US consumers splashed out on autos, electronic gadgets and appliances last month, easing fears of an economic slowdown and dampening expectations of a quick interest rate cut by the Federal Reserve.
Headline retail sales rose 0.5 per cent month-on-month in May, the commerce department said on Friday, offering evidence that consumption had accelerated from the upwardly revised retail sales growth of 0.3 per cent in April, even as the trade war with China deepened.
The strong data on consumer spending caused some forecasters to upgrade their estimates for US economic growth in the second quarter of the year, with economists at JPMorgan Chase raising their projections to 1.75 per cent from 1 per cent, suggesting the US was grappling with a modest slowdown at this stage.
While Fed officials have sent strong signals that they were prepared to cut interest rates on the back of a deterioration of the economic outlook and growing uncertainty over US trade policy, economists tempered their expectations for monetary easing in light of the stronger data.
“Decent US retail sales numbers suggest consumers are shrugging off the negative trade headlines and support our view that markets may be too aggressive in their interest rate cut expectations,” said James Knightley, chief international economist at ING.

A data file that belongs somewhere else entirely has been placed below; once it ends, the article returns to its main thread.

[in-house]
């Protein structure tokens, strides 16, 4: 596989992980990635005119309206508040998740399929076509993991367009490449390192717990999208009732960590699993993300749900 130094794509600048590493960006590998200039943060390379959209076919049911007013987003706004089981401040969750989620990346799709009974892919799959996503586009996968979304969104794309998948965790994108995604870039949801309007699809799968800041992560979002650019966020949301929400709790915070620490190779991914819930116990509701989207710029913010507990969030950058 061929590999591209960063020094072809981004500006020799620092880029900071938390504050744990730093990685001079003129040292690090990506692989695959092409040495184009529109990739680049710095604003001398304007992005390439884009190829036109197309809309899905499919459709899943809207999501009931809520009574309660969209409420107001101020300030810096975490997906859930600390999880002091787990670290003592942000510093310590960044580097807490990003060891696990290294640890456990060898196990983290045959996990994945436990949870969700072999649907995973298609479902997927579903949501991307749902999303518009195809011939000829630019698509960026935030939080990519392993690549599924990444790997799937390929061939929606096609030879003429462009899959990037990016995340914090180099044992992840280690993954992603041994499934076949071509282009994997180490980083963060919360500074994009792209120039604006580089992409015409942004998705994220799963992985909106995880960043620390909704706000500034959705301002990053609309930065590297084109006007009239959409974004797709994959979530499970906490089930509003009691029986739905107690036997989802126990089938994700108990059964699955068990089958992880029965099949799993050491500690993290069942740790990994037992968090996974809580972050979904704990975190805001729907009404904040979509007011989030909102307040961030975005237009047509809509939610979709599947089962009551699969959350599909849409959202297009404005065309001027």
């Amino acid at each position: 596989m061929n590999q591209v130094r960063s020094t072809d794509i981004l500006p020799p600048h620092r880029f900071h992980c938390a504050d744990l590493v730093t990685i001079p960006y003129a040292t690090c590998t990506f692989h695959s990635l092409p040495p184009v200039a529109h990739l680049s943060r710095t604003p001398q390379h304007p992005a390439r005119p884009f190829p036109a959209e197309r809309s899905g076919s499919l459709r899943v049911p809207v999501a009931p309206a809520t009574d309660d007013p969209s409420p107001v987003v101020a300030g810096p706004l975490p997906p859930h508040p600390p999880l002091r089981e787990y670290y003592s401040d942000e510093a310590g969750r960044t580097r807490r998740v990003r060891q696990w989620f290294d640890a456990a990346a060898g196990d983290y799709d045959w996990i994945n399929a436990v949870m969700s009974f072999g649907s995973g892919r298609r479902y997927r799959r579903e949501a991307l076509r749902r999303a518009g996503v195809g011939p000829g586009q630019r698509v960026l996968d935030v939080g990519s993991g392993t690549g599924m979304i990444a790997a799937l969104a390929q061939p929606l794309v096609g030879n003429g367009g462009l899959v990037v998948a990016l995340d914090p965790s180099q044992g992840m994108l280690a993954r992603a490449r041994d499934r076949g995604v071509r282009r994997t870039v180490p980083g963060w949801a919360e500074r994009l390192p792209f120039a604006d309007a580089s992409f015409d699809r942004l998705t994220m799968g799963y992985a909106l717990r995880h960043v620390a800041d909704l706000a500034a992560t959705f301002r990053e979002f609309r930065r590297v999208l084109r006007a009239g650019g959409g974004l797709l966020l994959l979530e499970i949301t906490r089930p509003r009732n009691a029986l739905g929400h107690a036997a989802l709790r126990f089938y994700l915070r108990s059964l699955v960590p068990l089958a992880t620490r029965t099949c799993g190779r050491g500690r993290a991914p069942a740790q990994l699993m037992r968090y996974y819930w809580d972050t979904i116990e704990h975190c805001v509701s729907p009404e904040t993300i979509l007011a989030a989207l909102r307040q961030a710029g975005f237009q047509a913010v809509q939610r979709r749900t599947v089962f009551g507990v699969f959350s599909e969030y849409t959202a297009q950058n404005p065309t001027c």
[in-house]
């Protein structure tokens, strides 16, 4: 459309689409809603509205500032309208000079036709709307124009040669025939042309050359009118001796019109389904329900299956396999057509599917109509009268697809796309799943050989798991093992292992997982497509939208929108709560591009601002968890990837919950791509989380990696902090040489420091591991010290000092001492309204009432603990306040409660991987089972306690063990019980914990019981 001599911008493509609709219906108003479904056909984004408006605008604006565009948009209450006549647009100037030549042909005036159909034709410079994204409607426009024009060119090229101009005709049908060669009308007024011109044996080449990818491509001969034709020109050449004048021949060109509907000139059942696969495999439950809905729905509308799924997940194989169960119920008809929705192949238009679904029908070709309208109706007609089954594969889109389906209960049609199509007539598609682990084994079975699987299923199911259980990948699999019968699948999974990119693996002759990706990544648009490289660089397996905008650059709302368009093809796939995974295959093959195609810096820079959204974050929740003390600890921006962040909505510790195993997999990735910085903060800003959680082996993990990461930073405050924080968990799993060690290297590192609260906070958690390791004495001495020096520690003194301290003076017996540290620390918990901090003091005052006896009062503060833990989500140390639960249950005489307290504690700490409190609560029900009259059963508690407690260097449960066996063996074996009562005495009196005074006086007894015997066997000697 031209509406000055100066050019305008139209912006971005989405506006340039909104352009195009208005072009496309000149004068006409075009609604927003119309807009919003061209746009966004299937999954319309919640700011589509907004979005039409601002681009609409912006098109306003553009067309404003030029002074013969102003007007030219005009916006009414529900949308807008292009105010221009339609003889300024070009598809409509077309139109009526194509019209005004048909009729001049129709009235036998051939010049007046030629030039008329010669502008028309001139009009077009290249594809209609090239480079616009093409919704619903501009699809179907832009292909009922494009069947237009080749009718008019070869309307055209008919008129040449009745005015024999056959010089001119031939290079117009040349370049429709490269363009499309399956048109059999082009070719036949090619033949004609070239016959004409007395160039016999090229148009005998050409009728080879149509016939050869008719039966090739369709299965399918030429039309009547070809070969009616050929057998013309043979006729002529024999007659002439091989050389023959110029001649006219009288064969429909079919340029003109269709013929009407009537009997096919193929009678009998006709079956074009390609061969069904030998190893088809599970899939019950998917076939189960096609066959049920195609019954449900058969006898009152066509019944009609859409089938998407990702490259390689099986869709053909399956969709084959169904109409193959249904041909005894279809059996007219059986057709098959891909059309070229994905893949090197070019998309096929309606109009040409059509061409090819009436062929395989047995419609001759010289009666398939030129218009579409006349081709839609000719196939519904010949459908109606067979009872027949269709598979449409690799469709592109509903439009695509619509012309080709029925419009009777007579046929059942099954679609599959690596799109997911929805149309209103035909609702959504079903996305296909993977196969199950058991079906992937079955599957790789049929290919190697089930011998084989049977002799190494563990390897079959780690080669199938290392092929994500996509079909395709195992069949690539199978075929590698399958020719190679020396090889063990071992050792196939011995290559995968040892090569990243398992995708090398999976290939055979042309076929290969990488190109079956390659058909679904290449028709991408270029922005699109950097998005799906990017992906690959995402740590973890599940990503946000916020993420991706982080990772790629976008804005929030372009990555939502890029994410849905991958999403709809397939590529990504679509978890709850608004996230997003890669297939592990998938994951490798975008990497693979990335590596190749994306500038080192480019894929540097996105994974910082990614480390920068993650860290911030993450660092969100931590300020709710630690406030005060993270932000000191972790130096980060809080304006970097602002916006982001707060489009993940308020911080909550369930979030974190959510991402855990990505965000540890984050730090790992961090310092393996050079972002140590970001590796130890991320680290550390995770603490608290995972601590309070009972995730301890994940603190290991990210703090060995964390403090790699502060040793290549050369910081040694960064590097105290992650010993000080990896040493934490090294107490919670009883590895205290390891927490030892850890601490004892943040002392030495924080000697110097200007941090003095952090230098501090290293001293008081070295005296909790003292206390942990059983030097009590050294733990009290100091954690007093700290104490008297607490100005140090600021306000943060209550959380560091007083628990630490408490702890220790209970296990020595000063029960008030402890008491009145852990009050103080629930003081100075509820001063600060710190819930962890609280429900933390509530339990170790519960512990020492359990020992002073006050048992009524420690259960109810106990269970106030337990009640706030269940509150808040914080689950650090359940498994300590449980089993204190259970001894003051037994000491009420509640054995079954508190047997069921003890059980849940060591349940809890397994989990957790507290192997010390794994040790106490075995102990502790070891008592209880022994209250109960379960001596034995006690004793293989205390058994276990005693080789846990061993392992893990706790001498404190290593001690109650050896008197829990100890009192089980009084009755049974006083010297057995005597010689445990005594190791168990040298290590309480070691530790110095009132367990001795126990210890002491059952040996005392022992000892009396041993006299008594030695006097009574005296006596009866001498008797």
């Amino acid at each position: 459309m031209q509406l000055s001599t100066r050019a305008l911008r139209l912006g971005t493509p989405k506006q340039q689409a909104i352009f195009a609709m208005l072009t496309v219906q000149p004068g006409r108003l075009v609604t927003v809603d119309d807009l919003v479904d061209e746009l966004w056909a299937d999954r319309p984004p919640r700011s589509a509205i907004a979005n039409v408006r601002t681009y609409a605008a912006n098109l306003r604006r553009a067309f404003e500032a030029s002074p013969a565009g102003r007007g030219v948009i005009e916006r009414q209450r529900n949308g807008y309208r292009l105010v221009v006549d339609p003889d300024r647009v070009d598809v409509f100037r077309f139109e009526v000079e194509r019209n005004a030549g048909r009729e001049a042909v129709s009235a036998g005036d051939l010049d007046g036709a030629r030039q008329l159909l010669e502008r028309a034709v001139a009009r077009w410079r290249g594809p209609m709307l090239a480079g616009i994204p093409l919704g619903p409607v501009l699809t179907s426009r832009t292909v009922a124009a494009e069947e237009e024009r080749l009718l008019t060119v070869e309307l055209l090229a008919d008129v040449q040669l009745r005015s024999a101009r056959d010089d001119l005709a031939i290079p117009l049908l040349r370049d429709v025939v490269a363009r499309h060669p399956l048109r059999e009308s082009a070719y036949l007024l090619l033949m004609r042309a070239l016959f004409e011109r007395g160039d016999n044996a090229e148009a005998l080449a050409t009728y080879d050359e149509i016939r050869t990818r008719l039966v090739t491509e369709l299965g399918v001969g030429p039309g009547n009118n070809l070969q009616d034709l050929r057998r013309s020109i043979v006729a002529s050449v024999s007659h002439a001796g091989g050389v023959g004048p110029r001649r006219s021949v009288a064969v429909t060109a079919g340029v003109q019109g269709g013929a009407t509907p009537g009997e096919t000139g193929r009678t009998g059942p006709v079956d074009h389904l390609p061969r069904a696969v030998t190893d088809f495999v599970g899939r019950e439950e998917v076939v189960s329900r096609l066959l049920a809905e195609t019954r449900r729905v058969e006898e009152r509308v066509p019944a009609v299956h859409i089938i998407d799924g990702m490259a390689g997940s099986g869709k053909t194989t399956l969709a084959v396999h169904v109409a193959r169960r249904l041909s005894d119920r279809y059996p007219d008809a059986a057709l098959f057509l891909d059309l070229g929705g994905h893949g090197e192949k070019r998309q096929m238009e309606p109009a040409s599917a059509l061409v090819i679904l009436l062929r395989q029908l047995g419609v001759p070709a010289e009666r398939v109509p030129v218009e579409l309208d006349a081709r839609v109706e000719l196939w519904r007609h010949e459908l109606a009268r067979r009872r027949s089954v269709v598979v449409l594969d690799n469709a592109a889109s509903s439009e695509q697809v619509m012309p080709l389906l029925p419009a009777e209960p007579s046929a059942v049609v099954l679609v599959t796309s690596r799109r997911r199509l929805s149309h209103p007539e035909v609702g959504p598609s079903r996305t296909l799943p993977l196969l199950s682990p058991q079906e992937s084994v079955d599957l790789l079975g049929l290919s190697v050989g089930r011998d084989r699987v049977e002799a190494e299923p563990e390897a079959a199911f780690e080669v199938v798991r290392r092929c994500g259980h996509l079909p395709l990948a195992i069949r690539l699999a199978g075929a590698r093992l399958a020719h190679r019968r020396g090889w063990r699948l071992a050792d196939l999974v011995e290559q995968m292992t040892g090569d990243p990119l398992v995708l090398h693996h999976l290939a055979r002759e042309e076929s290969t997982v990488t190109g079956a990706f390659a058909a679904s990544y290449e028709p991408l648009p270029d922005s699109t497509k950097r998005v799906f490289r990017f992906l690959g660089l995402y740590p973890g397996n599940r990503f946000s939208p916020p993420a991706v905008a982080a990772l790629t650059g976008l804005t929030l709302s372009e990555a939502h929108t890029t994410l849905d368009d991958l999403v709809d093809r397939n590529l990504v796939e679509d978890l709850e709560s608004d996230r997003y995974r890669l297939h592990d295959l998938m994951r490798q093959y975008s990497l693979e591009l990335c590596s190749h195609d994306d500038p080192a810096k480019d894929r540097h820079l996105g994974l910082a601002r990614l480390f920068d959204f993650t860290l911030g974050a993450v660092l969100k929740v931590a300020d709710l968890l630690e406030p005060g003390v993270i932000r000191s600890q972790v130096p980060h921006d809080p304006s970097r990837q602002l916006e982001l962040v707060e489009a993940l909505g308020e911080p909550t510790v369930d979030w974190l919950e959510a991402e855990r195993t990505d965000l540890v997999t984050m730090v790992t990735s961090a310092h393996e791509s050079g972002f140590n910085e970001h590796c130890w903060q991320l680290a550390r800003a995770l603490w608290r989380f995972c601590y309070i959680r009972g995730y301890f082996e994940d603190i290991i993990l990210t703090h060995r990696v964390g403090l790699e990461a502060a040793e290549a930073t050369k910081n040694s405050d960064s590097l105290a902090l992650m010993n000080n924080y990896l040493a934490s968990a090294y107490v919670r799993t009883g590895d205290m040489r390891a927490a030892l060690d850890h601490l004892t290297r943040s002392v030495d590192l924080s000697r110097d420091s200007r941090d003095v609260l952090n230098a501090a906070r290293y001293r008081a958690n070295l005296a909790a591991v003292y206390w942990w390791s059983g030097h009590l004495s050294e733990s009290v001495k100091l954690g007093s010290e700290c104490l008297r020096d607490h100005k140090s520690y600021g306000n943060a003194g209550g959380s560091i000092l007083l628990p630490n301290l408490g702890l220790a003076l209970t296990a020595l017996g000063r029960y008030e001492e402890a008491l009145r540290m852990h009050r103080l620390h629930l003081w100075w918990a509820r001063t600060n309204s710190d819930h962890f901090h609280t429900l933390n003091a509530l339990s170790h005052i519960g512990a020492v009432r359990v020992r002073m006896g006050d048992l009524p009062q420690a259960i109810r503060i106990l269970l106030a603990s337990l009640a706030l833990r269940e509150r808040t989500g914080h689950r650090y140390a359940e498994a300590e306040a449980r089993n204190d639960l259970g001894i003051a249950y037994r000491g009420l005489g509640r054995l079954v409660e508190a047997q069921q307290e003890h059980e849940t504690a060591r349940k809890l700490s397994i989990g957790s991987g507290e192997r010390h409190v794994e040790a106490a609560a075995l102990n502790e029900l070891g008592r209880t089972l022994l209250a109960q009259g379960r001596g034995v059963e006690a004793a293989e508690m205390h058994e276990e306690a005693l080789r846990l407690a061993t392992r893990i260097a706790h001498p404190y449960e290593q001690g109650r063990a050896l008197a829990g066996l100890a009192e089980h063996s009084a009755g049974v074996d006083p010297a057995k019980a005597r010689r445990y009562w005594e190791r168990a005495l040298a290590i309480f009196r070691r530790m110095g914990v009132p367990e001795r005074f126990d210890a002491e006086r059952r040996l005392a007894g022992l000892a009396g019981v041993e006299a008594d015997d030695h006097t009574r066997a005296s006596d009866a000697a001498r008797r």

“Without doubt economic growth is slowing, but May’s retail sales data suggests second quarter consumption growth could be as strong as 4 per cent annualised, with GDP growth around 2 per cent,” said Paul Ashworth, chief US economist at Capital Economics. “That is much better than we previously feared.”
The Fed was “unlikely to unveil a panic rate cut”, Mr Ashworth added.
The US central bank’s monetary policy-setting committee will gather next week for a meeting, followed by a press conference by Jay Powell, the Fed chairman. Most economists are expecting it to keep rates on hold.
“The goal of Powell’s remarks, we believe, will be to maintain optionality for a July ease, while not conveying that such a move is a foregone conclusion. This will be a difficult balancing act,” said Michael Feroli, an economist at JPMorgan Chase.
Retail sales have been on a wild rollercoaster ride this year, growing at a healthy clip in January, then dropping in February, followed by the biggest gain in 18 months in March.
One countervailing indicator on consumption on Friday came from the preliminary reading of the University of Michigan’s monthly consumer sentiment index, which sank to a three-month low of 97.9.
Investors moved out of Treasuries following the release of the retail sales data, pushing yields higher. The yield on the benchmark 10-year note reached 2.1081 per cent, having been as low as 2.058 per cent earlier on Friday morning, but much of the rise had been reversed by lunchtime in New York. The two-year Treasury yield also gave back about half its post-retail sales gain.